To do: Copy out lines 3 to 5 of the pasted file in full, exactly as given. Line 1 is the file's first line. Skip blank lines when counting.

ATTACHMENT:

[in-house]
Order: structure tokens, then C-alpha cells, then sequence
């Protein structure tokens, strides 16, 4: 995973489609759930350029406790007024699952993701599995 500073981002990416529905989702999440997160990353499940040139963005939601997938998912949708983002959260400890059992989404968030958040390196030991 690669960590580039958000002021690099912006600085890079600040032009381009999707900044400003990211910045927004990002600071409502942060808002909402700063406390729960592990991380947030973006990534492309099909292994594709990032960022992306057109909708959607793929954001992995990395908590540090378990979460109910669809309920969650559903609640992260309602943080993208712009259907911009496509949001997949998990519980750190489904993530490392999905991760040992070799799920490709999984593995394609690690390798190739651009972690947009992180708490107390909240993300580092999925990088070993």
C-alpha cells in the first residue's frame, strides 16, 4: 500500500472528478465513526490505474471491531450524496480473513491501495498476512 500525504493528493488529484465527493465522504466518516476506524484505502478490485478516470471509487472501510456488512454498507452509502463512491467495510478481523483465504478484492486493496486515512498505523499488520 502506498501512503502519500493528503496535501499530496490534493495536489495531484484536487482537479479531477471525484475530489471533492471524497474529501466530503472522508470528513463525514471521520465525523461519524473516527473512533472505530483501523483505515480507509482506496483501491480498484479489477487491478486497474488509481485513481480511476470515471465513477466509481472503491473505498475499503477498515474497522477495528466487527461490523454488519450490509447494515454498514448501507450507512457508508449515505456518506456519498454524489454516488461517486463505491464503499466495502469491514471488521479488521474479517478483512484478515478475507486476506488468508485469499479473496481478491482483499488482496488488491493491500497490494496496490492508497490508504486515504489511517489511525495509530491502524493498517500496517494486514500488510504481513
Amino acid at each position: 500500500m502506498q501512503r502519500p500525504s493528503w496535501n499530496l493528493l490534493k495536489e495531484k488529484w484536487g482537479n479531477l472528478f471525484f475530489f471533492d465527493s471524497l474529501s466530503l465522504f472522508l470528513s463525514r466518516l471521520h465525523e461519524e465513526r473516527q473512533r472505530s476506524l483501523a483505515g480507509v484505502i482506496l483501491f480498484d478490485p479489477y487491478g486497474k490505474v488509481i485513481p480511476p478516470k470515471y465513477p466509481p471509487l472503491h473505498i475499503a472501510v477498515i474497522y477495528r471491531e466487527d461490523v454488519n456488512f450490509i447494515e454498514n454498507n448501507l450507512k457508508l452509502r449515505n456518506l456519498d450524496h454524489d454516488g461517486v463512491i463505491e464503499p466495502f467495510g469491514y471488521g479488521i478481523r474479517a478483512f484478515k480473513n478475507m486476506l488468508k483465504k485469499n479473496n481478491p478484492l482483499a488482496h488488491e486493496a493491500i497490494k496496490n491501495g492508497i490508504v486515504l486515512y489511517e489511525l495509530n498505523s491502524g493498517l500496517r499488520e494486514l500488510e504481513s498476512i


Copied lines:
């Protein structure tokens, strides 16, 4: 995973489609759930350029406790007024699952993701599995 500073981002990416529905989702999440997160990353499940040139963005939601997938998912949708983002959260400890059992989404968030958040390196030991 690669960590580039958000002021690099912006600085890079600040032009381009999707900044400003990211910045927004990002600071409502942060808002909402700063406390729960592990991380947030973006990534492309099909292994594709990032960022992306057109909708959607793929954001992995990395908590540090378990979460109910669809309920969650559903609640992260309602943080993208712009259907911009496509949001997949998990519980750190489904993530490392999905991760040992070799799920490709999984593995394609690690390798190739651009972690947009992180708490107390909240993300580092999925990088070993």
C-alpha cells in the first residue's frame, strides 16, 4: 500500500472528478465513526490505474471491531450524496480473513491501495498476512 500525504493528493488529484465527493465522504466518516476506524484505502478490485478516470471509487472501510456488512454498507452509502463512491467495510478481523483465504478484492486493496486515512498505523499488520 502506498501512503502519500493528503496535501499530496490534493495536489495531484484536487482537479479531477471525484475530489471533492471524497474529501466530503472522508470528513463525514471521520465525523461519524473516527473512533472505530483501523483505515480507509482506496483501491480498484479489477487491478486497474488509481485513481480511476470515471465513477466509481472503491473505498475499503477498515474497522477495528466487527461490523454488519450490509447494515454498514448501507450507512457508508449515505456518506456519498454524489454516488461517486463505491464503499466495502469491514471488521479488521474479517478483512484478515478475507486476506488468508485469499479473496481478491482483499488482496488488491493491500497490494496496490492508497490508504486515504489511517489511525495509530491502524493498517500496517494486514500488510504481513
Amino acid at each position: 500500500m502506498q501512503r502519500p500525504s493528503w496535501n499530496l493528493l490534493k495536489e495531484k488529484w484536487g482537479n479531477l472528478f471525484f475530489f471533492d465527493s471524497l474529501s466530503l465522504f472522508l470528513s463525514r466518516l471521520h465525523e461519524e465513526r473516527q473512533r472505530s476506524l483501523a483505515g480507509v484505502i482506496l483501491f480498484d478490485p479489477y487491478g486497474k490505474v488509481i485513481p480511476p478516470k470515471y465513477p466509481p471509487l472503491h473505498i475499503a472501510v477498515i474497522y477495528r471491531e466487527d461490523v454488519n456488512f450490509i447494515e454498514n454498507n448501507l450507512k457508508l452509502r449515505n456518506l456519498d450524496h454524489d454516488g461517486v463512491i463505491e464503499p466495502f467495510g469491514y471488521g479488521i478481523r474479517a478483512f484478515k480473513n478475507m486476506l488468508k483465504k485469499n479473496n481478491p478484492l482483499a488482496h488488491e486493496a493491500i497490494k496496490n491501495g492508497i490508504v486515504l486515512y489511517e489511525l495509530n498505523s491502524g493498517l500496517r499488520e494486514l500488510e504481513s498476512i